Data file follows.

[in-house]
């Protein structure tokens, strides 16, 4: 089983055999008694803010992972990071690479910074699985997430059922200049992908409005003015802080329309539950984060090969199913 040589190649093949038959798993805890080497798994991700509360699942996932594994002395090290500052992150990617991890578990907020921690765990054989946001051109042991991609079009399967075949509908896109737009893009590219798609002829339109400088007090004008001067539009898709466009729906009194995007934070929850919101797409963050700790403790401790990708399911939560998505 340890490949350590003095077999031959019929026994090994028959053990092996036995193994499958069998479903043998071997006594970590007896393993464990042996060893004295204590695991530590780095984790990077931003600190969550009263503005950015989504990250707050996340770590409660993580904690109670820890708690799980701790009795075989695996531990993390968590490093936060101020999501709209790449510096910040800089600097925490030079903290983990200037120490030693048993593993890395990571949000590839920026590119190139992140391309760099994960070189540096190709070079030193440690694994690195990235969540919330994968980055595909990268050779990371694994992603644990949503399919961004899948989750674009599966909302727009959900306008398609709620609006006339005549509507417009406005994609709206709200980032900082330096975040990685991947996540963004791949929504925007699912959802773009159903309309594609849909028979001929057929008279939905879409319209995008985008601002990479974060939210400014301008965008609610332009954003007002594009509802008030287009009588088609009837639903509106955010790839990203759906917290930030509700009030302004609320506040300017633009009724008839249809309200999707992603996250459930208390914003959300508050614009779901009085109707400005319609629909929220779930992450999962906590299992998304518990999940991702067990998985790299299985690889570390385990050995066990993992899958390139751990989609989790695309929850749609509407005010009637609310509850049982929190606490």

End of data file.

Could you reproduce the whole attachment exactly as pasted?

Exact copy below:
[in-house]
């Protein structure tokens, strides 16, 4: 089983055999008694803010992972990071690479910074699985997430059922200049992908409005003015802080329309539950984060090969199913 040589190649093949038959798993805890080497798994991700509360699942996932594994002395090290500052992150990617991890578990907020921690765990054989946001051109042991991609079009399967075949509908896109737009893009590219798609002829339109400088007090004008001067539009898709466009729906009194995007934070929850919101797409963050700790403790401790990708399911939560998505 340890490949350590003095077999031959019929026994090994028959053990092996036995193994499958069998479903043998071997006594970590007896393993464990042996060893004295204590695991530590780095984790990077931003600190969550009263503005950015989504990250707050996340770590409660993580904690109670820890708690799980701790009795075989695996531990993390968590490093936060101020999501709209790449510096910040800089600097925490030079903290983990200037120490030693048993593993890395990571949000590839920026590119190139992140391309760099994960070189540096190709070079030193440690694994690195990235969540919330994968980055595909990268050779990371694994992603644990949503399919961004899948989750674009599966909302727009959900306008398609709620609006006339005549509507417009406005994609709206709200980032900082330096975040990685991947996540963004791949929504925007699912959802773009159903309309594609849909028979001929057929008279939905879409319209995008985008601002990479974060939210400014301008965008609610332009954003007002594009509802008030287009009588088609009837639903509106955010790839990203759906917290930030509700009030302004609320506040300017633009009724008839249809309200999707992603996250459930208390914003959300508050614009779901009085109707400005319609629909929220779930992450999962906590299992998304518990999940991702067990998985790299299985690889570390385990050995066990993992899958390139751990989609989790695309929850749609509407005010009637609310509850049982929190606490």